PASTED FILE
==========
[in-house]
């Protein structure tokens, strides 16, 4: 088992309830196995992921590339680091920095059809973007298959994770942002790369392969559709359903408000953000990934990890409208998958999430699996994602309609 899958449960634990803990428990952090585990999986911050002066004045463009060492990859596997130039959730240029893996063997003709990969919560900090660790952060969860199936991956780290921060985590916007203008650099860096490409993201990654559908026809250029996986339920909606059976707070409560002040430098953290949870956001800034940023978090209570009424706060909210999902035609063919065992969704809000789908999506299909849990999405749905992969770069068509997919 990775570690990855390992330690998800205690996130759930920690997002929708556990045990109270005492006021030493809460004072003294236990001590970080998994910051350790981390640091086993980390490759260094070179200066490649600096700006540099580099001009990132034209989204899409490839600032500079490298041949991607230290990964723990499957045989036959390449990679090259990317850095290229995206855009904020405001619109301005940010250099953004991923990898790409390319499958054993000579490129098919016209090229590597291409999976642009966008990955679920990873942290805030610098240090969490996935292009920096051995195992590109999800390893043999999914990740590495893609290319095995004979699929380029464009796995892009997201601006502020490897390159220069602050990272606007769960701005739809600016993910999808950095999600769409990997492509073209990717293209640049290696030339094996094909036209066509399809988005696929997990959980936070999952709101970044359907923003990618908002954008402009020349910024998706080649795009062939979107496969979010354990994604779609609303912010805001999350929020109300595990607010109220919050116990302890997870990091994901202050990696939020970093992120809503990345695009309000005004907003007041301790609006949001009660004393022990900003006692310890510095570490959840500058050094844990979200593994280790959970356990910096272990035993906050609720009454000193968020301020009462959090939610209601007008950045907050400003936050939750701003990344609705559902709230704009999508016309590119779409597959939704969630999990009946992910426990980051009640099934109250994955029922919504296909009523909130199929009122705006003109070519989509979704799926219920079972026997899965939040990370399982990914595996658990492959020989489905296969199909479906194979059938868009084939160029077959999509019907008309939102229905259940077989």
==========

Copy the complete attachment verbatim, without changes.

[in-house]
């Protein structure tokens, strides 16, 4: 088992309830196995992921590339680091920095059809973007298959994770942002790369392969559709359903408000953000990934990890409208998958999430699996994602309609 899958449960634990803990428990952090585990999986911050002066004045463009060492990859596997130039959730240029893996063997003709990969919560900090660790952060969860199936991956780290921060985590916007203008650099860096490409993201990654559908026809250029996986339920909606059976707070409560002040430098953290949870956001800034940023978090209570009424706060909210999902035609063919065992969704809000789908999506299909849990999405749905992969770069068509997919 990775570690990855390992330690998800205690996130759930920690997002929708556990045990109270005492006021030493809460004072003294236990001590970080998994910051350790981390640091086993980390490759260094070179200066490649600096700006540099580099001009990132034209989204899409490839600032500079490298041949991607230290990964723990499957045989036959390449990679090259990317850095290229995206855009904020405001619109301005940010250099953004991923990898790409390319499958054993000579490129098919016209090229590597291409999976642009966008990955679920990873942290805030610098240090969490996935292009920096051995195992590109999800390893043999999914990740590495893609290319095995004979699929380029464009796995892009997201601006502020490897390159220069602050990272606007769960701005739809600016993910999808950095999600769409990997492509073209990717293209640049290696030339094996094909036209066509399809988005696929997990959980936070999952709101970044359907923003990618908002954008402009020349910024998706080649795009062939979107496969979010354990994604779609609303912010805001999350929020109300595990607010109220919050116990302890997870990091994901202050990696939020970093992120809503990345695009309000005004907003007041301790609006949001009660004393022990900003006692310890510095570490959840500058050094844990979200593994280790959970356990910096272990035993906050609720009454000193968020301020009462959090939610209601007008950045907050400003936050939750701003990344609705559902709230704009999508016309590119779409597959939704969630999990009946992910426990980051009640099934109250994955029922919504296909009523909130199929009122705006003109070519989509979704799926219920079972026997899965939040990370399982990914595996658990492959020989489905296969199909479906194979059938868009084939160029077959999509019907008309939102229905259940077989």